By Michael A. Smith, MDMore than 238,000 men will be diagnosed with prostate cancer in the United States, and nearly 30,000 will die from it.1
In fact, about one in six men will be diagnosed with this condition during their lifetime.
And these epidemic statistics don’t even include the disabilities and deaths that occur in response to prostate cancer treatment.
So it’s always nice to see research results that point to a potential cancer killer like red clover. Let’s take a look at the study.
Red Clover’s Anti-Cancer EffectsRed clover contains a weak phytoestrogen called formononetin. Now before going any further, I know that some of you object to using a phytoestrogen for prostate cancer.
Please keep in mind that clinical studies have shown that some phytoestrogens have anti-cancer properties.2,3 And the present study we’re talking about today supports the same conclusion.
In the study, researchers investigated the anti-cancer mechanisms involved in the effect of formononetin on prostate cancer cells. Their results suggest that higher concentrations of formononetin inhibited the proliferation of prostate cancer cells, by inactivating the enzymes responsible for cell growth, called signal-regulated kinase and mitogen-activated protein kinase.4
This inhibition of cell growth enzymes resulted in apoptosis (programed cell death) in prostate cancer cells. They concluded that red clover’s formononetin induces prostate cancer cell death — at least in petri dishes.4
Considering that red clover plants were widely used clinically, the researchers also believed that their results provide a foundation for future development of different concentrations of red clover standardized to formononetin for treatment of prostate cancer.4
Other Phytoestrogens that Fight Against Prostate CancerPlant-derived compounds called isoflavones,which are abundant in soybeans, modulate estrogen signaling in the human body via interaction with estrogen receptors. Thus, these compounds are sometimes classified as “phytoestrogens”.
Isoflavones have been investigated for their anti-cancer effects, but their ability to affect hormone-responsive tissues appears to influence the prostate. Evidence suggests that isoflavones decrease free serum testosterone levels and may inhibit testosterone-mediated prostate cell growth.5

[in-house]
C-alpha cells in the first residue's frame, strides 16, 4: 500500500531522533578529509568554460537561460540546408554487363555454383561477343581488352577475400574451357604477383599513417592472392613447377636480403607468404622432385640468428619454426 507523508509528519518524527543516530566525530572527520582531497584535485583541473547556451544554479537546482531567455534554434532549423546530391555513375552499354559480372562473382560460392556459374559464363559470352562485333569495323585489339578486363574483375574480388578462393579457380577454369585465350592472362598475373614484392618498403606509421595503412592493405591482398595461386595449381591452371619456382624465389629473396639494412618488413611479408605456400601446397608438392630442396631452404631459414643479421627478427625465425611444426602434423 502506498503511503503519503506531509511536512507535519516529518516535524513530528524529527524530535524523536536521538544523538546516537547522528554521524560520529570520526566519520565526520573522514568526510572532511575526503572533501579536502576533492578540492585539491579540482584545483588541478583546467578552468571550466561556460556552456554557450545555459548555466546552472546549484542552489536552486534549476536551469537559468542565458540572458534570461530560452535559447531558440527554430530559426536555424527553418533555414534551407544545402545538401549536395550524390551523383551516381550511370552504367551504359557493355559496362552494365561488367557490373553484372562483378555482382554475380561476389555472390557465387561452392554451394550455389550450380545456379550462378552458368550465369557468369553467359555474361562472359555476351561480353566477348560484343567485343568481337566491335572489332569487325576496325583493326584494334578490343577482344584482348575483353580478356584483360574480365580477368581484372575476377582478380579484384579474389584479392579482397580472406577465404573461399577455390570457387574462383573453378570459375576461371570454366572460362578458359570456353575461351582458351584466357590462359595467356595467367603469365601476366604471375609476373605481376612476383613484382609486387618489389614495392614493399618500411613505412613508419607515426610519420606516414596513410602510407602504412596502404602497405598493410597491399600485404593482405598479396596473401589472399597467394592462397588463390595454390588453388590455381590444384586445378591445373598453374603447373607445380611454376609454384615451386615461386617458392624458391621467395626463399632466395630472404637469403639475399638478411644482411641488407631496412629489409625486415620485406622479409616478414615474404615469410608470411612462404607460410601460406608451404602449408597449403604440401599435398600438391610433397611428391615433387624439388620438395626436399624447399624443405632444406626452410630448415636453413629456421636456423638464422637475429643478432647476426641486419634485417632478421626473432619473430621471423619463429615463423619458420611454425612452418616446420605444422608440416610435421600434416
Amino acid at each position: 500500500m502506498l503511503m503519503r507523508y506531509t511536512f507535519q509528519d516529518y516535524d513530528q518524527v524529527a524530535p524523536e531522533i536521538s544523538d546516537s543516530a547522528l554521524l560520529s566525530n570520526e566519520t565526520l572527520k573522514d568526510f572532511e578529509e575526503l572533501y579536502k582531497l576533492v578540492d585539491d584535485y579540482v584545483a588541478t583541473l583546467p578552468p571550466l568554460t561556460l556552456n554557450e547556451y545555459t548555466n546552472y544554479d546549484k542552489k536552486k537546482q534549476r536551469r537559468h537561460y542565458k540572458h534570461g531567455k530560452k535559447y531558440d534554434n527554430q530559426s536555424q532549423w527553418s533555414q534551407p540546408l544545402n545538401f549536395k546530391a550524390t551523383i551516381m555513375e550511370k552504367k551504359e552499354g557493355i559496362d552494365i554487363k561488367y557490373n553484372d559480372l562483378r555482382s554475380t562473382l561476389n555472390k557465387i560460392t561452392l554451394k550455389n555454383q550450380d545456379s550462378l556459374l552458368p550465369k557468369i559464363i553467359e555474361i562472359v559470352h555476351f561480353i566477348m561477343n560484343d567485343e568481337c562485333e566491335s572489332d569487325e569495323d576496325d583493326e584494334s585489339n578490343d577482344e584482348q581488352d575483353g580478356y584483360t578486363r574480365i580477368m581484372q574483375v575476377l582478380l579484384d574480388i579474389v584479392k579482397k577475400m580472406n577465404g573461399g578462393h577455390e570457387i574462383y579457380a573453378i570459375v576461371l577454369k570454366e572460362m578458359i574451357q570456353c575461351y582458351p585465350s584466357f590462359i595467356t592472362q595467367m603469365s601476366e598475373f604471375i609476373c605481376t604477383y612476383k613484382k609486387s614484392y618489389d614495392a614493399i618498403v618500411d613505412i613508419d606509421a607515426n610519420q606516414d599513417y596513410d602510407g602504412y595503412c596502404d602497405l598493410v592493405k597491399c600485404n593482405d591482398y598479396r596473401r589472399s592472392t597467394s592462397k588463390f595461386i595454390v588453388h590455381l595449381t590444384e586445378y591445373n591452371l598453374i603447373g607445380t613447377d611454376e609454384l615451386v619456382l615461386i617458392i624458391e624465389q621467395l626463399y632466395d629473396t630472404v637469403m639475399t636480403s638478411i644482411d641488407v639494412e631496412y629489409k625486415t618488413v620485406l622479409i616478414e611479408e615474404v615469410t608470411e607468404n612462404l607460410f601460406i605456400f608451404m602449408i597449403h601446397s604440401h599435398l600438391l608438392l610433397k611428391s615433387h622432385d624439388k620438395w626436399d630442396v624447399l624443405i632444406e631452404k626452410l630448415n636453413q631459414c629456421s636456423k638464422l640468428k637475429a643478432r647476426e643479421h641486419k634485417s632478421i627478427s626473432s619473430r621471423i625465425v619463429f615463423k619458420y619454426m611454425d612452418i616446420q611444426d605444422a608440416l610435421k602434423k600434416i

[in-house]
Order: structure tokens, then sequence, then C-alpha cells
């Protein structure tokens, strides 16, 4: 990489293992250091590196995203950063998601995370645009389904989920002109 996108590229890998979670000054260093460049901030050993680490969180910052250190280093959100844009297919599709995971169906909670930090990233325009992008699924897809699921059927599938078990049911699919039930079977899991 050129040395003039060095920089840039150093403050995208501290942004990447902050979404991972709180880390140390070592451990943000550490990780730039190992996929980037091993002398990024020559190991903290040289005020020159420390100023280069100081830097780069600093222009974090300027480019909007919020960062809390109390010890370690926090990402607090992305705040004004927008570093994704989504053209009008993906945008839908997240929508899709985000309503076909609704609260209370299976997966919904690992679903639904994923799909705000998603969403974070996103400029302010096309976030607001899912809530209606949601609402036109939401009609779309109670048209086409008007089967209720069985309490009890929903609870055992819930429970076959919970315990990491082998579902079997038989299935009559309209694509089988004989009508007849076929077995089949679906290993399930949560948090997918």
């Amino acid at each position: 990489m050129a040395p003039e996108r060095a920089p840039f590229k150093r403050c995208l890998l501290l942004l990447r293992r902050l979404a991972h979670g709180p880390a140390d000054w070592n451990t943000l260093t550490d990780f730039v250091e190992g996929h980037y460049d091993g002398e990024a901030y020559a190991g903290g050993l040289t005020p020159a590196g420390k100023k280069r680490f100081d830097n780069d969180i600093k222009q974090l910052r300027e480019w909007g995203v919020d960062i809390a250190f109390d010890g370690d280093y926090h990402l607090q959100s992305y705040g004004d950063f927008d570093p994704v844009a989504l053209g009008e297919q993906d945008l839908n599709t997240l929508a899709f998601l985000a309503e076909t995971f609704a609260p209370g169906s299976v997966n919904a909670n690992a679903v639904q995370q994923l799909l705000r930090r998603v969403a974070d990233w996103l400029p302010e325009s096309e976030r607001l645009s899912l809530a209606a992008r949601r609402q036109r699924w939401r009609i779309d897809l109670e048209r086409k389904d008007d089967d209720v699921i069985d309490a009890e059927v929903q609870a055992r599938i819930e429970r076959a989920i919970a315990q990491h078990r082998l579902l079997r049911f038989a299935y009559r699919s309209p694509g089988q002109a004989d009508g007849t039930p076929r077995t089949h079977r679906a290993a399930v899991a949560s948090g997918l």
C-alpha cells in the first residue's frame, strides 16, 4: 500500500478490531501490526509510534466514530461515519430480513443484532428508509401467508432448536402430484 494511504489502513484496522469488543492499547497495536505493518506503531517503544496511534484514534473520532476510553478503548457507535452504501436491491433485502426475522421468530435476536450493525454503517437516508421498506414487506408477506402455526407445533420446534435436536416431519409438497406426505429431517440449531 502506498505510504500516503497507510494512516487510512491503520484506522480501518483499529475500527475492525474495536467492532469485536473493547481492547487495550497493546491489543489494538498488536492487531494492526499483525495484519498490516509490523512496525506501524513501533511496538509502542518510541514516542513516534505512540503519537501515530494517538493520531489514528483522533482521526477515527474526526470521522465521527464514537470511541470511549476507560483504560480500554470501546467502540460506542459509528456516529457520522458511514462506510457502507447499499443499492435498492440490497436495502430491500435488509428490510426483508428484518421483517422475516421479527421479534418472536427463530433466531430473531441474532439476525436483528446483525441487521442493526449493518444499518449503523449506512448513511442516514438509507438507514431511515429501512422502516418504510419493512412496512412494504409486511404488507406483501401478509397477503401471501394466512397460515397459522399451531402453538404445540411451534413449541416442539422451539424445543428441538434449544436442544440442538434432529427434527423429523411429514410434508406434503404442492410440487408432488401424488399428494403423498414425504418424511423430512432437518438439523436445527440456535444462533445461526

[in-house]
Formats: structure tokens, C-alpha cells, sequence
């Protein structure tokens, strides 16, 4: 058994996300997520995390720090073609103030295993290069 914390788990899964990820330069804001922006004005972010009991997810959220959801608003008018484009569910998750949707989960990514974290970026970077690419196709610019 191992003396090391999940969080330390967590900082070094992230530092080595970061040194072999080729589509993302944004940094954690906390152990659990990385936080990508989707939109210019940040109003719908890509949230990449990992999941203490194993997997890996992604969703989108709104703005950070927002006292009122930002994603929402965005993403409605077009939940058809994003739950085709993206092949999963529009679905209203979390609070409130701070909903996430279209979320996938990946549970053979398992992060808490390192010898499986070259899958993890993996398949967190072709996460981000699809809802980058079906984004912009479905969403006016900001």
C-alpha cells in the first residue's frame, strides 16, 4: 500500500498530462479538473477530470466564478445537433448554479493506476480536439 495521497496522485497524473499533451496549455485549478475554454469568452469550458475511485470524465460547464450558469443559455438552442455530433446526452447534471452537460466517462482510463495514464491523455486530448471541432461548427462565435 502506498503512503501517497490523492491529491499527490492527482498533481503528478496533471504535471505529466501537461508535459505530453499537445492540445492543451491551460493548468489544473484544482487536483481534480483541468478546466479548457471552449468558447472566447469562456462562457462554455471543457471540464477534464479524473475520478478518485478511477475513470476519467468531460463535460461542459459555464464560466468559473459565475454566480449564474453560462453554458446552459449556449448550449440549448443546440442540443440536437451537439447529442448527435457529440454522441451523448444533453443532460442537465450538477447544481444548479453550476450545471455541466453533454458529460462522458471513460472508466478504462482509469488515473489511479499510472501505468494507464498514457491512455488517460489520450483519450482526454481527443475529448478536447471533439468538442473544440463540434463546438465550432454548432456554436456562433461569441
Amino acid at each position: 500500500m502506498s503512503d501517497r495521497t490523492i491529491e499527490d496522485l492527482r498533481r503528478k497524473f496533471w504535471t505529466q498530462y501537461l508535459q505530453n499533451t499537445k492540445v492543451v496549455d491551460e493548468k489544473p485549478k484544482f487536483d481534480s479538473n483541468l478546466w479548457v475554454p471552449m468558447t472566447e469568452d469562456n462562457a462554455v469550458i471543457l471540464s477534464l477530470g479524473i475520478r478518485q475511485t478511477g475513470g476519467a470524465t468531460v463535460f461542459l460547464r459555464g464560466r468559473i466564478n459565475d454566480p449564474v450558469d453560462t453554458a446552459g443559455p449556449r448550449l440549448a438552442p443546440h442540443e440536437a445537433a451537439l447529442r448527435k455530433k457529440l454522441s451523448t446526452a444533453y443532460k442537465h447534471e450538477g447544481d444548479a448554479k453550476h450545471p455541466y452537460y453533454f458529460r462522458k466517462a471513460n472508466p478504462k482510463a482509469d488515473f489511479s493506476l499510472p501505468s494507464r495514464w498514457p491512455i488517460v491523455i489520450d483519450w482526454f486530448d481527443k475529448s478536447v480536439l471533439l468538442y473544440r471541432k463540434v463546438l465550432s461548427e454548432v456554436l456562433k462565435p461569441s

These compounds were also shown to block the activity of 5α-reductase, the enzyme that converts testosterone to dihydrotestosterone (DHT), which promotes prostate growth.6
Supplementation with soy isoflavones has been found to reduce PSA levels in men with prostate cancer7, and a soy-based dietary supplement containing isoflavones, lycopene, silymarin, and antioxidants was shown to significantly delay PSA progression in patients who underwent curative treatment for prostate cancer8.
In addition to preventing prostate cell proliferation, isoflavones may increase programmed cell death (i.e., apoptosis) in low-to-moderate grade tumors from prostate cancer patients.
Of Course, Prevention is Always BetterNo single cause of prostate cancer has ever been determined, but the single biggest risk factor for prostate cancer is eating products that contain animal fat. In an old well-designed study involving over 6,000 men, those who routinely ate milk, cheese, eggs and meat had a 3.6 times greater risk of fatal prostate cancer than those who did not.9
A more recent case-control study published on the National Cancer Institute’s website shows a higher risk of prostate cancer with increased intake of total calories, red meat, and animal fat and protein. Yet a higher consumption of allium vegetables, peppers, and mushrooms are associated with reduced risk.10
And lastly, a study designed to examine fat intake in relation to lethal prostate cancer and all-cause mortality was published this month in the Journal of the American Medical Association.
The results showed that among men with non-metastatic prostate cancer (cancer that is contained within the prostate gland), replacing carbohydrates and animal fat with vegetable fat reduces the risk of all-cause mortality.
The authors concluded that the potential benefit of vegetable fat for prostate cancer-specific outcomes merits further research.11
So what does this mean? Pretty simple. Eat less animal fat and more vegetables! Something all of us inherently know we should be doing.
- Available at: http://www.cancer.org/cancer/prostatecancer/detailedguide/prostate-cancer-key-statistics.
- Anticancer Res. 2013 Jan;33(1):39-44.
- Maturitas. 2013 Jun;75(2):125-30. doi: 10.1016/j.maturitas.2013.03.006. Epub 2013 Apr 6.
- Horm Metab Res. 2012 Apr;44(4):263-7.
- Prostate. 2004 May 1;59(2):141-7.
- J Endocrinol. 1995 Nov;147(2):295-302.
- J AOAC Int. 2006 Jul-Aug;89(4):1121-34.
- Eur Urol. 2005 Dec;48(6):922-30.
- Am J Epidemiol. 1984 Aug;120(2):244-50.
- National Cancer Institute. http://dceg.cancer.gov/research/cancer-types/prostate/shanghai-case-control-study-prostate-cancer. Accessed 6/28/2013.
- JAMA Intern Med. 2013 Jun;10:1-8.
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